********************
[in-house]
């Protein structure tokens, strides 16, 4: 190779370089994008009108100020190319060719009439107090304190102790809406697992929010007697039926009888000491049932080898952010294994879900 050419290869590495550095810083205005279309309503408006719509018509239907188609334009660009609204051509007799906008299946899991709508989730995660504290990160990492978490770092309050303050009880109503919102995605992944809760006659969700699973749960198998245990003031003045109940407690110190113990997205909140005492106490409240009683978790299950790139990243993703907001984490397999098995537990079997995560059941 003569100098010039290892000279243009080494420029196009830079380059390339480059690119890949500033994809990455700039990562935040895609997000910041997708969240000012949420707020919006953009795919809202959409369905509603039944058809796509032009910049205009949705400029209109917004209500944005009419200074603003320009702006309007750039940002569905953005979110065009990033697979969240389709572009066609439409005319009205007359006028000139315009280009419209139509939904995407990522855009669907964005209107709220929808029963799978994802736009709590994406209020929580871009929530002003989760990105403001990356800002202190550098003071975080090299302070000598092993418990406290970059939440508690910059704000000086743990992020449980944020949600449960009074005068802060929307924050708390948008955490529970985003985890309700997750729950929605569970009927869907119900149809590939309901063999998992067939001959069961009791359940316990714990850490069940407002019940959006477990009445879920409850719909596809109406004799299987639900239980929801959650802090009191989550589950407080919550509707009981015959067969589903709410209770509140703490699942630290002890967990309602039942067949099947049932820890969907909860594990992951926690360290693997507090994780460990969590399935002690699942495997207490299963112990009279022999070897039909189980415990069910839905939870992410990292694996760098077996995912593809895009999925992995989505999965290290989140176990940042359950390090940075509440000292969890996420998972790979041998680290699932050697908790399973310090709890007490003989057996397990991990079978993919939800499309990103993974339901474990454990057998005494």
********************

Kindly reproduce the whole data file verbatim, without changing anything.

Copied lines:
[in-house]
């Protein structure tokens, strides 16, 4: 190779370089994008009108100020190319060719009439107090304190102790809406697992929010007697039926009888000491049932080898952010294994879900 050419290869590495550095810083205005279309309503408006719509018509239907188609334009660009609204051509007799906008299946899991709508989730995660504290990160990492978490770092309050303050009880109503919102995605992944809760006659969700699973749960198998245990003031003045109940407690110190113990997205909140005492106490409240009683978790299950790139990243993703907001984490397999098995537990079997995560059941 003569100098010039290892000279243009080494420029196009830079380059390339480059690119890949500033994809990455700039990562935040895609997000910041997708969240000012949420707020919006953009795919809202959409369905509603039944058809796509032009910049205009949705400029209109917004209500944005009419200074603003320009702006309007750039940002569905953005979110065009990033697979969240389709572009066609439409005319009205007359006028000139315009280009419209139509939904995407990522855009669907964005209107709220929808029963799978994802736009709590994406209020929580871009929530002003989760990105403001990356800002202190550098003071975080090299302070000598092993418990406290970059939440508690910059704000000086743990992020449980944020949600449960009074005068802060929307924050708390948008955490529970985003985890309700997750729950929605569970009927869907119900149809590939309901063999998992067939001959069961009791359940316990714990850490069940407002019940959006477990009445879920409850719909596809109406004799299987639900239980929801959650802090009191989550589950407080919550509707009981015959067969589903709410209770509140703490699942630290002890967990309602039942067949099947049932820890969907909860594990992951926690360290693997507090994780460990969590399935002690699942495997207490299963112990009279022999070897039909189980415990069910839905939870992410990292694996760098077996995912593809895009999925992995989505999965290290989140176990940042359950390090940075509440000292969890996420998972790979041998680290699932050697908790399973310090709890007490003989057996397990991990079978993919939800499309990103993974339901474990454990057998005494």